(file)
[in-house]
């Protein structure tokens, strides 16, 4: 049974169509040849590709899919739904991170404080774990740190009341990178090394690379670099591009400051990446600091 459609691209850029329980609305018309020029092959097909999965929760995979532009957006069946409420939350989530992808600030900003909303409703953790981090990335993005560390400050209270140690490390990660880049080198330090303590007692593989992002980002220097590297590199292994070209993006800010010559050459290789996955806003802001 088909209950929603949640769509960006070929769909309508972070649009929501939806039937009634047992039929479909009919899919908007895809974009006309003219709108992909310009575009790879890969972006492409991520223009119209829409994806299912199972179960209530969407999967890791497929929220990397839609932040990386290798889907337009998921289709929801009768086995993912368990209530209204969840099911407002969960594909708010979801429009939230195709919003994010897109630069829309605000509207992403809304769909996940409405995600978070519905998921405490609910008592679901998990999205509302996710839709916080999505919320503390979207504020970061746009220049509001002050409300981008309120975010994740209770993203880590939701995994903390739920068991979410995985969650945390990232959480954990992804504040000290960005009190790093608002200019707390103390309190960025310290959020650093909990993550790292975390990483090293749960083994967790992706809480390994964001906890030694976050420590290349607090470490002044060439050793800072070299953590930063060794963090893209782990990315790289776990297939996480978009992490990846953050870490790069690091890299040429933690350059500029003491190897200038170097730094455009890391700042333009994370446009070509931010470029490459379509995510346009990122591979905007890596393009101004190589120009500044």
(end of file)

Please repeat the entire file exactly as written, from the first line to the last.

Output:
[in-house]
């Protein structure tokens, strides 16, 4: 049974169509040849590709899919739904991170404080774990740190009341990178090394690379670099591009400051990446600091 459609691209850029329980609305018309020029092959097909999965929760995979532009957006069946409420939350989530992808600030900003909303409703953790981090990335993005560390400050209270140690490390990660880049080198330090303590007692593989992002980002220097590297590199292994070209993006800010010559050459290789996955806003802001 088909209950929603949640769509960006070929769909309508972070649009929501939806039937009634047992039929479909009919899919908007895809974009006309003219709108992909310009575009790879890969972006492409991520223009119209829409994806299912199972179960209530969407999967890791497929929220990397839609932040990386290798889907337009998921289709929801009768086995993912368990209530209204969840099911407002969960594909708010979801429009939230195709919003994010897109630069829309605000509207992403809304769909996940409405995600978070519905998921405490609910008592679901998990999205509302996710839709916080999505919320503390979207504020970061746009220049509001002050409300981008309120975010994740209770993203880590939701995994903390739920068991979410995985969650945390990232959480954990992804504040000290960005009190790093608002200019707390103390309190960025310290959020650093909990993550790292975390990483090293749960083994967790992706809480390994964001906890030694976050420590290349607090470490002044060439050793800072070299953590930063060794963090893209782990990315790289776990297939996480978009992490990846953050870490790069690091890299040429933690350059500029003491190897200038170097730094455009890391700042333009994370446009070509931010470029490459379509995510346009990122591979905007890596393009101004190589120009500044």